NEW YORK (AP) -- Hillary Rodham Clinton outlined plans for an $80 million effort to curb the poaching and trafficking of elephants in Africa, warning Thursday that the continent's elephants could face extinction without swift action.
The former secretary of state and her daughter, Chelsea Clinton, announced the three-year project at the Clinton Global Initiative, telling activists and supporters that the killing of elephants to support the sale of ivory around the globe had reached a crisis point.
"Unless the killing stops, African forest elephants are expected to be extinct within 10 years. I can't even grasp what a great disaster this is ecologically, but also for everyone who shares this planet," the former first lady said.
Clinton, a potential 2016 presidential candidate, said losing the elephant to extinction "seems like such a rebuke to our own values."
The Clinton initiative aims to prevent the killing and trafficking of elephants and rhinos. It also hopes to address the demand for ivory in Asia and the United States.
Several conservation groups have banded together to prevent the slaughter, including the Wildlife Conservation Society and the World Wildlife Fund. They noted that trafficking has a national security element because some of the illicit proceeds have helped terrorist organizations.
The leaders of six African countries — Uganda, Burkino Faso, Gabon, Malawi, Ivory Coast and Tanzania — joined the Clintons at the event, pledging their cooperation, along with officials representing other African nations.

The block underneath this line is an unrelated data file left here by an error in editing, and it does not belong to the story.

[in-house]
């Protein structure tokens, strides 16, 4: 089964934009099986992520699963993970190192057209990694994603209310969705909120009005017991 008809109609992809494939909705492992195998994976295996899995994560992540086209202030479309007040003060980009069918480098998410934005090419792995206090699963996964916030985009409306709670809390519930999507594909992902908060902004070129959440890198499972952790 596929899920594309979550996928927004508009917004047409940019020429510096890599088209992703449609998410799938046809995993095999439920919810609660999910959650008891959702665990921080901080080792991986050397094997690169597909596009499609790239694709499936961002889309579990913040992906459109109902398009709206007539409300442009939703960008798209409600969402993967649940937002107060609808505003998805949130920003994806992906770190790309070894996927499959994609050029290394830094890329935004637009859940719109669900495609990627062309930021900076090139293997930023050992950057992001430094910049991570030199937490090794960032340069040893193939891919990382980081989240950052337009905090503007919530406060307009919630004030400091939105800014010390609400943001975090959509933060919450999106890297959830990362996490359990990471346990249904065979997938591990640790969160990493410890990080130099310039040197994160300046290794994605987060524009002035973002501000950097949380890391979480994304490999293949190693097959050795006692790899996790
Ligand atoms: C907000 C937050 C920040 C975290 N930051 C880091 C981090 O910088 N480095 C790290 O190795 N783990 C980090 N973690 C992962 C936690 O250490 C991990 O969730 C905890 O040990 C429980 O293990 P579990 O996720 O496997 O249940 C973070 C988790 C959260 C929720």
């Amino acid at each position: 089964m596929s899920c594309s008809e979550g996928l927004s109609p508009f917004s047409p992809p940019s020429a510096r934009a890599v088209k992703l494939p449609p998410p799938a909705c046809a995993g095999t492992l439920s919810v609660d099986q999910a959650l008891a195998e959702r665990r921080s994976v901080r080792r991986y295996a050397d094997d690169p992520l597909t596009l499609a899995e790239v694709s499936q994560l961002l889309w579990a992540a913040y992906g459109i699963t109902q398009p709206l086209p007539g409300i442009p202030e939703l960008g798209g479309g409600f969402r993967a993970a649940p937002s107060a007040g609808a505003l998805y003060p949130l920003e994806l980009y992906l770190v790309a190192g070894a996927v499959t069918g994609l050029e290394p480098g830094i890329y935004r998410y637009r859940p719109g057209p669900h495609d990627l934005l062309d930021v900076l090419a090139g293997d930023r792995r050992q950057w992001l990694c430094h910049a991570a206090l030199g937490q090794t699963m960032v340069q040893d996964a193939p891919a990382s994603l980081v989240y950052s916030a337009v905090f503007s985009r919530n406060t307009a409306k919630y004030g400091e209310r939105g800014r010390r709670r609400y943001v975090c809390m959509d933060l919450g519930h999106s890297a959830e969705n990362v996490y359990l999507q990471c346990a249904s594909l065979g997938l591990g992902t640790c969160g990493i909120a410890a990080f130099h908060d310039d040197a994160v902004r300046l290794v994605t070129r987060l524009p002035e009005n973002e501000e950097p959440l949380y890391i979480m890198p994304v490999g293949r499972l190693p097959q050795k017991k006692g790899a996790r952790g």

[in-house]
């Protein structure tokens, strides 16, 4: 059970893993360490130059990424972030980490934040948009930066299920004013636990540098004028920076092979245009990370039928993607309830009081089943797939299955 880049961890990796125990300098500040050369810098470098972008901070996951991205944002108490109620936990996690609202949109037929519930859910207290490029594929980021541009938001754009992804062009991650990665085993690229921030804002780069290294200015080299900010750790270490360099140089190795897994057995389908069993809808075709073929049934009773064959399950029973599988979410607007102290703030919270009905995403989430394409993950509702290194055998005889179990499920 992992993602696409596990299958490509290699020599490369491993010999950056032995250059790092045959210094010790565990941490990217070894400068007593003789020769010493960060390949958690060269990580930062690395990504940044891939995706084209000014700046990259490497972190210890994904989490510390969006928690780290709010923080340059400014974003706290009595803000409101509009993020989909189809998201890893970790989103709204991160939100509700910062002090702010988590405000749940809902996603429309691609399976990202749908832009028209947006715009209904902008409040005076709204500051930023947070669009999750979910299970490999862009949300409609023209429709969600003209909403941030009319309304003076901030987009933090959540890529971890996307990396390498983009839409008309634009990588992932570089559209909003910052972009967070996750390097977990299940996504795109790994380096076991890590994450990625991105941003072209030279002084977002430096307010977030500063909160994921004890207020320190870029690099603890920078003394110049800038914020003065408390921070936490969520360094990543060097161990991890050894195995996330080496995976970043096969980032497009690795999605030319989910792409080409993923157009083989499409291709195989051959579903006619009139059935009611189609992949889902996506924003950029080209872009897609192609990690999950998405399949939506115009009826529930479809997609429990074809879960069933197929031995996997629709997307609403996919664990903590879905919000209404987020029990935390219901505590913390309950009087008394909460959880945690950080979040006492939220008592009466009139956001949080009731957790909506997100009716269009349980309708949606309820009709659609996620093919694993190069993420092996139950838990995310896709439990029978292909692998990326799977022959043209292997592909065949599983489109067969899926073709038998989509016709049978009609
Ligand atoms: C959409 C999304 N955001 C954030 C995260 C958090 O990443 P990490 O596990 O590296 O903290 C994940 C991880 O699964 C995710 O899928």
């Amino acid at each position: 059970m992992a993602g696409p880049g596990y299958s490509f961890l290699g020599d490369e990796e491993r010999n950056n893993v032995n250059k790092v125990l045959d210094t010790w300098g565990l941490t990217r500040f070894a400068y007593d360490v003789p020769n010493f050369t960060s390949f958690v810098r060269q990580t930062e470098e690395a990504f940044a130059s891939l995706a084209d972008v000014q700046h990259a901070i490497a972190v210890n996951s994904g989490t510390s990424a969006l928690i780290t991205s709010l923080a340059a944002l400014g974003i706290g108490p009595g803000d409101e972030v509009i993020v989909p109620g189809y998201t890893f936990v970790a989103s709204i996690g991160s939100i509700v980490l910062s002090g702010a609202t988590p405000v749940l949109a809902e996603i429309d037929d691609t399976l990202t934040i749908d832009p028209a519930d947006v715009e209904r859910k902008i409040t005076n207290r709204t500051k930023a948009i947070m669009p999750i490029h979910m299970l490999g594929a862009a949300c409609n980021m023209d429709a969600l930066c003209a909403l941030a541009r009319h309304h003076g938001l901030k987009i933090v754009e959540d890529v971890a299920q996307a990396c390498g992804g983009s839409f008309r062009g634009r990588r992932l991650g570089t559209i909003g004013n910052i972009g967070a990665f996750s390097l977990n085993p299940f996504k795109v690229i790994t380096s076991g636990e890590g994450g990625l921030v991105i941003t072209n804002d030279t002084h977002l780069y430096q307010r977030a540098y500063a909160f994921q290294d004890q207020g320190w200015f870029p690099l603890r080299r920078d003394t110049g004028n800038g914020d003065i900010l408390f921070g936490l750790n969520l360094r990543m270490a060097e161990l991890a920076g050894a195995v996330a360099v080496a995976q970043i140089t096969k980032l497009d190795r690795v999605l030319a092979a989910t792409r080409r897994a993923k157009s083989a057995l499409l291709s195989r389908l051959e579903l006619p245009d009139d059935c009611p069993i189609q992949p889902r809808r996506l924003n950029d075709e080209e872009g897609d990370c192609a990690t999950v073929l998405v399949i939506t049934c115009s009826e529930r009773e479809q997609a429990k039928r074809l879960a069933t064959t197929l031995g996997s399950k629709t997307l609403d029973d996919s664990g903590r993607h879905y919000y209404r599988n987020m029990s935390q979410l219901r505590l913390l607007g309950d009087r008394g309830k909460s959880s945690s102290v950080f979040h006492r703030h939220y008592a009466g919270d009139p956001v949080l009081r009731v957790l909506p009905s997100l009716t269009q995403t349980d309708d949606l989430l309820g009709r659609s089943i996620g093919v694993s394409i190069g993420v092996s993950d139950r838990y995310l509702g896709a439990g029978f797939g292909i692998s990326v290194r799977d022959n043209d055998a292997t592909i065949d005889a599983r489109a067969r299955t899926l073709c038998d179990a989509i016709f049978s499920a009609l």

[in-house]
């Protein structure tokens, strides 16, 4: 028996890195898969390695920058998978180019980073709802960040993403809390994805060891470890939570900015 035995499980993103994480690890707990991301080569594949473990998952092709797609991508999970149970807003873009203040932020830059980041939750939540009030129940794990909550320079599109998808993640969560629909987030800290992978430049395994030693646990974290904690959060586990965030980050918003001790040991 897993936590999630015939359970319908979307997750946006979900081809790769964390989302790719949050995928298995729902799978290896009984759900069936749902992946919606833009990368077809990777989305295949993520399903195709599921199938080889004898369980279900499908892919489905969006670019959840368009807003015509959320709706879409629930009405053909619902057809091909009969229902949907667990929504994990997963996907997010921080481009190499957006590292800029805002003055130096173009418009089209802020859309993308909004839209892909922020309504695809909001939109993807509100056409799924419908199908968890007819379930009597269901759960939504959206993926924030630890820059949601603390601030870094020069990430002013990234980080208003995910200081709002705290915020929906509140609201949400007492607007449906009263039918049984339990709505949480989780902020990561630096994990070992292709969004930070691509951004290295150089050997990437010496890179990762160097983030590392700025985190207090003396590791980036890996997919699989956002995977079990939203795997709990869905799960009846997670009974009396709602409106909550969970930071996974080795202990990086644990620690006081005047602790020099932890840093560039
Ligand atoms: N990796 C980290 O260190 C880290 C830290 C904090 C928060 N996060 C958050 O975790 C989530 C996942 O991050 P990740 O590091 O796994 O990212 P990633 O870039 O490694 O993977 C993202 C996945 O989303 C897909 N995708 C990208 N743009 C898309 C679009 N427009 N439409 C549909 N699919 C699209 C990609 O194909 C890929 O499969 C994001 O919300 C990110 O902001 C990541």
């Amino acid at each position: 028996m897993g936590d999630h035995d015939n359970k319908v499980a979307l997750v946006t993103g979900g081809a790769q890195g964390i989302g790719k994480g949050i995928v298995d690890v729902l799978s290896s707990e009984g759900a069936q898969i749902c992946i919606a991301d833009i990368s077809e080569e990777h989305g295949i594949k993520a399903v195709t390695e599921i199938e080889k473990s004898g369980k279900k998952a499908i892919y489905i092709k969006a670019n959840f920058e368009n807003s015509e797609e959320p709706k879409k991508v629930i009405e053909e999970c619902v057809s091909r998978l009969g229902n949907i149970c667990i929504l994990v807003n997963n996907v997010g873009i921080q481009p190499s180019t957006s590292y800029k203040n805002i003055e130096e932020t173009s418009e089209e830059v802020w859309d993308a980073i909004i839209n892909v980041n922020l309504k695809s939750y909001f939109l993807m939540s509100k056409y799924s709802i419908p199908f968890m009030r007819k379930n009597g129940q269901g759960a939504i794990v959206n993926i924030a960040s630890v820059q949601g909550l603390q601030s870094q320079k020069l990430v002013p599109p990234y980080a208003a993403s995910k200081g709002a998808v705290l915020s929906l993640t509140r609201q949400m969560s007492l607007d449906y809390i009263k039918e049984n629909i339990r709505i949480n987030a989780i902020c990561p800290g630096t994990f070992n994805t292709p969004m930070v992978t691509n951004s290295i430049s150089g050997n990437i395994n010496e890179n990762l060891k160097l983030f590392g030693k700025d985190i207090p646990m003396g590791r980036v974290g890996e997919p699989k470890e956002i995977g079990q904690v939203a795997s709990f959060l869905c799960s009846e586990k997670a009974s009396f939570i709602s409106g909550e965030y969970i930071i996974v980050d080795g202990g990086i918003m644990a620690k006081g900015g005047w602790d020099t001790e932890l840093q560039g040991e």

Ugandan President Yoweri Museveni said the nations would support a moratorium on imports, exports and sales of tusks and ivory until the elephant population is no longer threatened.
"It is time for the global community to act decisively against this plague," said Ali Bongo Ondimba, president of Gabon.
Clinton championed the protection of wildlife while at the State Department. Wildlife conservation groups have estimated that 35,000 elephants were killed illegally in Africa in 2012.
The project will support anti-poaching enforcement, including the hiring of an additional 3,100 park guards, targeting the trafficking of elephants, levying stiffer penalties for poaching and using sniffer dog teams at transit points.
"The big problem is that the benefits of poaching and selling ivory are far greater than the risk to the poachers," said chimpanzee researcher Jane Goodall, who said poachers do not typically face long sentences if apprehended.
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